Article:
Sermons

Summary: How to develop faithfulness in the body of Christ

As we’ve done each week, we’ll begin with a quick review of several important characteristics of the…

THE FRUIT OF THE SPIRIT

1) Is demonstrated by being not doing

2) Is developed as Christ followers cooperate with the Holy Spirit

3) Is to be delightful to an unbelieving world

The way we do that as a body is reflected in two aspects of our life together in the body:

• The way we treat each other

• Our corporate worship

Today we’ll be focusing on kindness as one aspect of the fruit of the Spirit. This morning’s story from Home Town Tales is called “Dreamers All”.

[Read story]

THE FRUIT OF THE SPIRIT IS…FAITHFULNESS

Once again, we’ll begin this morning by defining the term “faithfulness”. The word that Paul uses to describe this aspect of the fruit of the Spirit is “pistis”. It literally means:

“firm persuasion, a conviction based upon hearing”

The word “pistis” is used over 240 times in the New Testament and in most places it is translated “faith” rather than “faithfulness”. In fact, the KJV uses the word “faith” rather than faithfulness’ in Galatians 5 where Paul lists the nine aspects of the fruit of the Sprit. So which is correct? Is it faith or faithfulness that Paul has in mind here? Let’s look at some other passages that use the same Greek word and see if we can’t get a better handle on that.

The first passage we’ll look at is the definition of faith by the writer of Hebrews:

Now faith [pistis] is the assurance of things hoped for, the conviction of things not seen.

Hebrews 11:1 (ESV)

In that same chapter, the writer of Hebrews gives us several examples of faith that provide some further insight into its meaning. Let’s look at just one of those:

By faith [pistis] Abraham obeyed when he was called to go out to a place that he was to receive as an inheritance. And he went out, not knowing where he was going. By faith [pistis] he went to live in the land of promise, as in a foreign land, living in tents with Isaac and Jacob, heirs with him of the same promise. For he was looking forward to the city that has foundations, whose designer and builder is God.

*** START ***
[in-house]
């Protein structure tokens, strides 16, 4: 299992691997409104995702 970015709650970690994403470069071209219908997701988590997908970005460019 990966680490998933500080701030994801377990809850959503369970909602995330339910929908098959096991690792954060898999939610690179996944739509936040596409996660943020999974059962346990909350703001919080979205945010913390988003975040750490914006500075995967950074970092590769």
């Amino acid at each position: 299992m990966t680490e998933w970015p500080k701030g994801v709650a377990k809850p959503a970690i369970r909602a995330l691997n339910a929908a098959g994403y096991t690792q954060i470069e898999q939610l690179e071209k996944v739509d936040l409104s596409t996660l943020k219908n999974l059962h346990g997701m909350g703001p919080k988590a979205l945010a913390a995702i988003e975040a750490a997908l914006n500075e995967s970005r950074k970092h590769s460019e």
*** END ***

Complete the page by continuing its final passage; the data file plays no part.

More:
Hebrew 11:8-10 (ESV)

This passage very clearly shows that there are two aspects of faith that cannot be separated. First there is the idea of belief, trust and loyalty – which in English we would describe as faith. But there is also the idea of being reliable and trustworthy toward God which is evidenced by Abraham’s obedience – which we would describe as faithfulness. So what we find there is that these two aspects of pistis are really inseparable.

Let’s look at one more passage that will help us confirm that connection:

What if some were unfaithful? Does their faithlessness nullify the faithfulness [pistis] of God? By no means!

Romans 3:3, 4 (ESV)

Here the word pistis is translated faithfulness when it is applied to God. Obviously that is the most accurate translation since God is certainly faithful, but He would obviously not have the need to exercise faith since He would never need to have belief and trust in anyone or anything else.

When we put all this together, we see that it just isn’t possible to separate our faith from our faithfulness. So this morning, as we examine this aspect of the fruit of the Spirit, it will be important for us to keep both our faith and faithfulness in view.

With that background, we are now ready to develop some practical principles regarding how to develop faith/faithfulness in our body.

• Developing faithfulness in the way we treat each other

1) Develop our trust in God through His Word

We’ve all heard the term “blind faith”, but when it comes to our relationship with God through His Son, Jesus, our faith is far from blind. Although, as we saw in Hebrews 11, faith requires us to have conviction about things that are unseen, we have much evidence to show us that those unseen things are indeed real and true.

It is much like the wind. Although we can’t see the wind, we can observe evidence around us that gives testimony to the reality of the wind. We can feel it on our skin. We can see the movement of the trees or the unfurled flag on the flagpole or the spinning blades on the windmill.

The same is true with our faith. We can’t see God. But we can observe the evidence that He is real all around us. In Romans 1, Paul describes how His creation reveals God to us, for instance. But the primary means by which God reveals Himself to us is through His Word.

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